For the first time in his career, Big Boi is starting to miss the hermitic Andre 3000. It didn't happen on Sir Lucious Left Foot and it damn sure didn't happen on Speakerboxxx/The Love Below.
The driving force behind Speakerboxxx and, to a large extent, Sir Lucious Left Foot was Big Boi's desire to explore his own sound. There's still some of his signature bombast on Vicious Lies, but Big Boi is equally interested in flashing the OutKast insignia. It's hard to know if Sir Lucious Left Foot is trying to fill 3000's Weird Guy vibe or if he's simply trying on new (old?) shoes for the hell of it.
By design or coincidence, Vicious Lies is built around the things OutKast does naturally -- flirting with disparate aesthetics and vocal tics and electrofunk forays and allathat, Andre's left-field personality serving as the perfect counter to Big Boi's unflappable street cool, and without that element, General Patton's attempt at oddball rap makes him seem like a man feeling around his tool box in the dark. Sometimes he finds that magical device, sometimes he doesn't.
Mainly, there's the awkward collision of styles to contend with. Some of the guests brought in to fill space simply don't fit the bill, the two biggest offenders being a boilerplate B.o.B. turn on "Shoes for Running" and a treacly Bosko hook on "Tremendous Damage." Just imagine 3000 in place of B.o.B. on the former and you'll start to get the picture. Even A$AP Rocky, whose Southern rap aesthetic makes him a natural fit on paper, sounds out of place on "Lines."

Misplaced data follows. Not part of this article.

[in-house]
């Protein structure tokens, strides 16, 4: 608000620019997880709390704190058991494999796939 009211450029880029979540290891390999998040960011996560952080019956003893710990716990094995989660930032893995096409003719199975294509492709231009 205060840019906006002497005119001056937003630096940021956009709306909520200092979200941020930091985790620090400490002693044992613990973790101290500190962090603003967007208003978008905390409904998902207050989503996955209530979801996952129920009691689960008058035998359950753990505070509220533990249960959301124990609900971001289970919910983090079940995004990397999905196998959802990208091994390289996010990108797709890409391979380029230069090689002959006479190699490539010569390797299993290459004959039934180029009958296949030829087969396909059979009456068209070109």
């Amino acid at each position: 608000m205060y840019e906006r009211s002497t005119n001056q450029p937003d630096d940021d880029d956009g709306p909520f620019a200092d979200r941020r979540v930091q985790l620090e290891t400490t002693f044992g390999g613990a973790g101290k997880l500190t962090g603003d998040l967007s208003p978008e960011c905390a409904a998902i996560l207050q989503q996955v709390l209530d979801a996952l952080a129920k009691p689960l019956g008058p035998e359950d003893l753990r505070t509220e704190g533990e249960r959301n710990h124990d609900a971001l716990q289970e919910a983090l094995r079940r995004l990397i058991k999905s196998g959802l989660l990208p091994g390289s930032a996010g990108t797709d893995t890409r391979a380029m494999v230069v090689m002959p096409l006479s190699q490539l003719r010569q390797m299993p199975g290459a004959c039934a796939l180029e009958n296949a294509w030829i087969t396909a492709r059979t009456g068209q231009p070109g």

But, as you might expect, there are plenty of special moments here. "She Hates Me" shouldn't sound as powerful as it does. The rumbling bass throb of "Thom Petite" will give you hackles. The gritty steel drum shiver of "In the A" exists for three reasons:
a) as a solid exercise in regional pride
b) as proof that T.I. and Ludacris always step up in the company of greatness
c) as a reminder that Big Boi hasn't lost touch with the quintessential Big Boi Sound
The deus ex machina of Vicious Lies, however, is Big Boi himself. Whenever a track threatens a nosedive, he swoops in to save it before the curtain closes (See: "Lines" and "Shoes for Running"). His rhymes are still as nimble as ever. His shrapnel-edge delivery still cuts like a bolo. You can almost hear the drums gasping for air, trying to keep up with his staccato flow on "The Thickets." "Divine flows, the radio got y’all like zombies/Come alive hoes, like a litter full of puppies/Or a baby with a onesie on, your old lady clumsy, homes/That means she's falling for Daddy Fat Sax," he brags. And that's after telling us that he's "been a handsome-ass ni--a since my mama wiped my bottom." On "She Hates Me," he mourns a love lost to vice and long hours: "The shoe still fits, but I’m wearing out the sole / Sometimes I really feel as if I’m burning out my soul." No matter the subject, Big Boi is genetically incapable of anything less than a stellar couplet.
Ultimately, Vicious Lies is a mixed bag. One moment it might delight and thump and remind you that Big Boi is a model of consistency, then it might disappoint. Far from a masterpiece, far from awful, it's still one of the most entertaining rap albums you'll hear all year.Top Tracks
- "In the A"
- "Thom Pettie"
- "She Hates Me"